Posts by Bodhipaksa

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Kabat-Zinn, founder of the Stress Reduction Clinic at the University of Massachusetts Medical Center, is perhaps the best-known proponent of using meditation to help patients deal with illness. (The somewhat confusing title is from a line in Zorba the Greek in which the title character refers to the ups and downs of family life as “the full catastrophe.”)

But this book is also a terrific introduction for anyone who has considered meditating but was afraid it would be too difficult or would include religious practices they found foreign. Kabat-Zinn focuses on “mindfulness,” a concept that involves living in the moment, paying

“Full Catastrophe Living,” by John Kabat-Zinn

Full Catastrophe Living

Available from Amazon.com and Amazon.co.uk.

Kabat-Zinn, founder of the Stress Reduction Clinic at the University of Massachusetts Medical Center, is perhaps the best-known proponent of using meditation to help patients deal with illness. (The somewhat confusing title is from a line in Zorba the Greek in which the title character refers to the ups and downs of family life as “the full catastrophe.”)

But this book is also a terrific introduction for anyone who has considered meditating but was afraid it would be too difficult or would include religious practices they found foreign. Kabat-Zinn focuses on “mindfulness,” a concept that involves living in the moment, paying attention, and simply “being” rather than “doing.” While you can practice anything “mindfully,” from taking a walk to cleaning your house, Kabat-Zinn presents several meditation techniques that focus the attention most clearly, whether it’s on a simple phrase, your breathing, or various parts of your body.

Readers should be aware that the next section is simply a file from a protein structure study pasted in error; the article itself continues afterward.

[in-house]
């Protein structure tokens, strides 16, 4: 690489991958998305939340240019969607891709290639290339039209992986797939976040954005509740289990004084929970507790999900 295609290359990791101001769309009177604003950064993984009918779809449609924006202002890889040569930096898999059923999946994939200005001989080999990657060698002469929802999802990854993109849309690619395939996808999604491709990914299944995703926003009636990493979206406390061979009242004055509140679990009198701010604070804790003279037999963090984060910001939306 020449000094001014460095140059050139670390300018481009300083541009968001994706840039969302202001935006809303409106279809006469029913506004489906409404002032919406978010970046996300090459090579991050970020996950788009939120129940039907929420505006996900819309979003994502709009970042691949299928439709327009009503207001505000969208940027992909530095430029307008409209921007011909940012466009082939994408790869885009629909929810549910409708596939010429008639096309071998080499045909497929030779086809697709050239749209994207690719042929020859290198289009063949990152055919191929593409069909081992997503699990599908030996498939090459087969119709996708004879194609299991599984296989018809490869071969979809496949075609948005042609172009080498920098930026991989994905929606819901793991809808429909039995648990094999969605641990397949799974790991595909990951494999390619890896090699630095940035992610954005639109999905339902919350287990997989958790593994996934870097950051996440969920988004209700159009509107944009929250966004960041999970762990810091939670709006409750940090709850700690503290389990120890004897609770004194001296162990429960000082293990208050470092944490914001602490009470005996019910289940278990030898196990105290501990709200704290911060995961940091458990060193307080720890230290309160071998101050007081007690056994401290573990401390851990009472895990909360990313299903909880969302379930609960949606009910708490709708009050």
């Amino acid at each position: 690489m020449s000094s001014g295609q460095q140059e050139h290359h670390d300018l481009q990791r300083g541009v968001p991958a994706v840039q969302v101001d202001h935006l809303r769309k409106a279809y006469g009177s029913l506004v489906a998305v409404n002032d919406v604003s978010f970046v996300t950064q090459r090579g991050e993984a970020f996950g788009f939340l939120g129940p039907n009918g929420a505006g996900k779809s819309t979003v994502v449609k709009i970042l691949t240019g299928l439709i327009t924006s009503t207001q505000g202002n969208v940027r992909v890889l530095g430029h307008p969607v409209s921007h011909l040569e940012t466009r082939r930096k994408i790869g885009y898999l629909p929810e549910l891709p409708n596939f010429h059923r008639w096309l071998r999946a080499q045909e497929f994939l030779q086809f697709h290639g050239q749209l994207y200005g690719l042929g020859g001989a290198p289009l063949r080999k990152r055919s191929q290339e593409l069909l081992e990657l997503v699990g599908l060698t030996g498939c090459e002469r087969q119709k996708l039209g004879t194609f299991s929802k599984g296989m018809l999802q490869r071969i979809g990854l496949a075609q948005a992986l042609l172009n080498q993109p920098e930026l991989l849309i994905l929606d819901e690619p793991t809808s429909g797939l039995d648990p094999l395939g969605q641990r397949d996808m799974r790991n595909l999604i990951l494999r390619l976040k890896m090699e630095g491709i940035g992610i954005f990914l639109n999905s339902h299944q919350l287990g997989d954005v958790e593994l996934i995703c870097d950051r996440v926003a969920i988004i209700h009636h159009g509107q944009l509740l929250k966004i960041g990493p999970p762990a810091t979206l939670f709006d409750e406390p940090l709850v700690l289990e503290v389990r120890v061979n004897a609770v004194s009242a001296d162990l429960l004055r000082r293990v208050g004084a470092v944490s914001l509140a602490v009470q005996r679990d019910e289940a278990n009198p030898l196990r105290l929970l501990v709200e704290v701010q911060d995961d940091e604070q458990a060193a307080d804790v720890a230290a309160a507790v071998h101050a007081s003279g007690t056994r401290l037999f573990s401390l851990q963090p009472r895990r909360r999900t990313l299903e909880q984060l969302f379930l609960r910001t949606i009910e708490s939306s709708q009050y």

The book goes into detail about how hospital patients have either improved their health or simply come to feel better despite their illness by using these techniques, but these meditations can help anyone deal with stress and gain a calmer outlook on life. “When we use the word healing to describe the experiences of people in the stress clinic, what we mean above all is that they are undergoing a profound transformation of view,” Kabat-Zinn writes. “Out of this shift in perspective comes an ability to act with greater balance and inner security in the world.”

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“Food of Bodhisattvas: Buddhist Teachings on Abstaining from Meat,” by Tsogdruk Rangdrol Shabkar

Shabkar, Food of Bodhisattvas